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Published on 22 July, 2008

Palawano learn to read and write

Philippines (MNN) — Members of a literacy class held among the Palawano tribe in
the Philippines
recently graduated, proudly reading books to a crowd and wearing T-shirts
proclaiming "I can read and write!"

"Now we won't feel so shy in front of the lowlanders,"
said Birnabi. "We can write our names
and read like them so they won't be able to take advantage of us."

Although the students declared that they were too shy too
speak in public, most of them did. 

"I want to let out a big yell because I'm learning to
read," said Dulok, even though he didn't reach the standard set to receive his
certificate. "But I'm too shy in front
of all of these people that have come to watch. But I am so excited that I am
going to be able to read God's Word."

"I will be able to read God's Word. That's what I
want!" his son Bisinti added. 

Literacy class is only one of many important steps toward
planting a church in an unreached culture. It was not without its challenges; many students persevered through the
planting season and the floods of the rainy season.  Also, In Palawano culture, speaking any words
or syllables that sound like your own name or the names of your in-laws is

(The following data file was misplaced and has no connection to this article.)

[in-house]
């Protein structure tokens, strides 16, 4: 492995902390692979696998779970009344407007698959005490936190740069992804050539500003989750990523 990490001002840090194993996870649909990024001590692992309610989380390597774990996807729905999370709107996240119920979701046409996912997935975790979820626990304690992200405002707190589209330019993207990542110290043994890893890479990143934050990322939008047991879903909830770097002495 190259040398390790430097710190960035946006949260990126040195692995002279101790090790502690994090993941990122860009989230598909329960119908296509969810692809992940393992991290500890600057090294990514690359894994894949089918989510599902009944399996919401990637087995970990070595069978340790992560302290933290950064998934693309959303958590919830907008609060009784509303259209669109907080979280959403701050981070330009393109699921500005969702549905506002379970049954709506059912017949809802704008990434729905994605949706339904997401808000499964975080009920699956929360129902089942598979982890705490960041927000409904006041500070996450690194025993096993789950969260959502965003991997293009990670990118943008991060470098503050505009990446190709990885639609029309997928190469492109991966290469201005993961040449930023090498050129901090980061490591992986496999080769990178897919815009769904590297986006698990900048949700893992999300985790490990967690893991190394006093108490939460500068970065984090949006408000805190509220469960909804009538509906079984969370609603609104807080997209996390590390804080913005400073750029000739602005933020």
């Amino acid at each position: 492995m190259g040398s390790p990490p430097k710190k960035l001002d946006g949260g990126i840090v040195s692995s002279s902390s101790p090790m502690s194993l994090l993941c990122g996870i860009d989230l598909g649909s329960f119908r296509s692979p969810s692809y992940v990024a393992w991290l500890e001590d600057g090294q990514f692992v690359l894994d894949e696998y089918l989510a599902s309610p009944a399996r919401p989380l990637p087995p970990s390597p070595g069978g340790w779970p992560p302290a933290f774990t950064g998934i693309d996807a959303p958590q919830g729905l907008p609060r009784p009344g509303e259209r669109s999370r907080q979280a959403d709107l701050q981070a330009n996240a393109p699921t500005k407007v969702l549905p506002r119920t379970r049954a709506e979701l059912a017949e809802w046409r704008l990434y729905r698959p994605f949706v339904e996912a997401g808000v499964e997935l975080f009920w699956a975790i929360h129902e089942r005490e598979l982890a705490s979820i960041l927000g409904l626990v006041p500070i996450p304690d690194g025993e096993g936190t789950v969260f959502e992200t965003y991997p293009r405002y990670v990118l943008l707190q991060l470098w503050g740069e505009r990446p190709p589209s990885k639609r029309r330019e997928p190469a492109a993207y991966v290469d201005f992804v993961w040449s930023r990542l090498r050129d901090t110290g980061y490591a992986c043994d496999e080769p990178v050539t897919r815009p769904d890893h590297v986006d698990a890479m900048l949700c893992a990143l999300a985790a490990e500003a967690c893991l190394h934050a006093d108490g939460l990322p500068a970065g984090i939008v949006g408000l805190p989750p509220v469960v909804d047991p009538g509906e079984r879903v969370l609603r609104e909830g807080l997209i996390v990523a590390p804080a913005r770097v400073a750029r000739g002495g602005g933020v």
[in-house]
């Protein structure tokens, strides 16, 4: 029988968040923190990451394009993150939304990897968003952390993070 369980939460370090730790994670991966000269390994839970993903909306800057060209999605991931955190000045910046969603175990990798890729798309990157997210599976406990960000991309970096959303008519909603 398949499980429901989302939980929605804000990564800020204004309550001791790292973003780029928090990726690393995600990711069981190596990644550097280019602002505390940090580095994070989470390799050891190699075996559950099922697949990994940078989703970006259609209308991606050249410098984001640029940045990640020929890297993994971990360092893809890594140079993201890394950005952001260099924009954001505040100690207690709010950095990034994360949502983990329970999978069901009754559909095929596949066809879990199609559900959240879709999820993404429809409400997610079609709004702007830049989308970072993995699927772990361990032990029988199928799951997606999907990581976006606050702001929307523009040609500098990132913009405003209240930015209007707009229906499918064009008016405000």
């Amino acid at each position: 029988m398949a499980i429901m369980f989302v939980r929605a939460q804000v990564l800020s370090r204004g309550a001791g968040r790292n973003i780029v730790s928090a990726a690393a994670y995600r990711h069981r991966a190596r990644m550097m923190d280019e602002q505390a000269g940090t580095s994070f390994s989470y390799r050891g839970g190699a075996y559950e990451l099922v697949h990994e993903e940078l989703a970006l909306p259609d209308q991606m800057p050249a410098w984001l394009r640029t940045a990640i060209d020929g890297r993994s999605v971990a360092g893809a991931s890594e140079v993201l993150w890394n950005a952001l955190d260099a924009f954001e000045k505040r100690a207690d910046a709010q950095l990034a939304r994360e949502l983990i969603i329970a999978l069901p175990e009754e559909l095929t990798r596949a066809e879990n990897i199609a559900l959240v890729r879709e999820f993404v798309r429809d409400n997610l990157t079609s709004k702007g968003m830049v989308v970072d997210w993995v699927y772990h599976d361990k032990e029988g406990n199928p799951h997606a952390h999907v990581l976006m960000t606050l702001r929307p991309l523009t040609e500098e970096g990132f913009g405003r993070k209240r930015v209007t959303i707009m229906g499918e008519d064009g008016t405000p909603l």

taboo. 

"Try drilling a syllable chart on the board, or having
people read a story with a taboo name in it and either silence, embarrassed
laughter or minor chaos results," New Tribes Missions missionary Elise
Long had written at the beginning of the class.

"Oh, I can't read that name out loud," Midita had
said. "It sounds too much like the name
of my grandfather. It would be taboo, and my stomach would swell up and
burst."

Before long, however, Midita was reading aloud in the evenings to her husband,
children, nieces, nephews, and even her mother-in-law! Her six-year-old was even practicing the
syllable drills with her. 

Being literate and having their own written language is a
wonderful source of pride for the Palawanos. 

"It was so cool to see these guys who are utterly
looked down upon by the lowlanders be so excited to learn to read and write,
young and old," wrote missionary Sarah Asman, when she visited the
missionary team in the tribe. "They
know the day is coming when they will be able to read God's Story for
themselves."

The Palawanos follow animistic beliefs, and live in fear of
the spirits. This fear often deprives
them of food by keeping them from hunting or planting.

Over 80 million people live in the Philippines,
and 50 of the tribes are still unreached by the Gospel. At the current rate of ministry growth, the
Gospel will not reach all of the tribes for another 100 years. New Tribes Missions is asking the Lord for at
least 25 new missionary families per year in order to reach every tribe in the
next 10 years.  

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  • Primary Religion: Christianity
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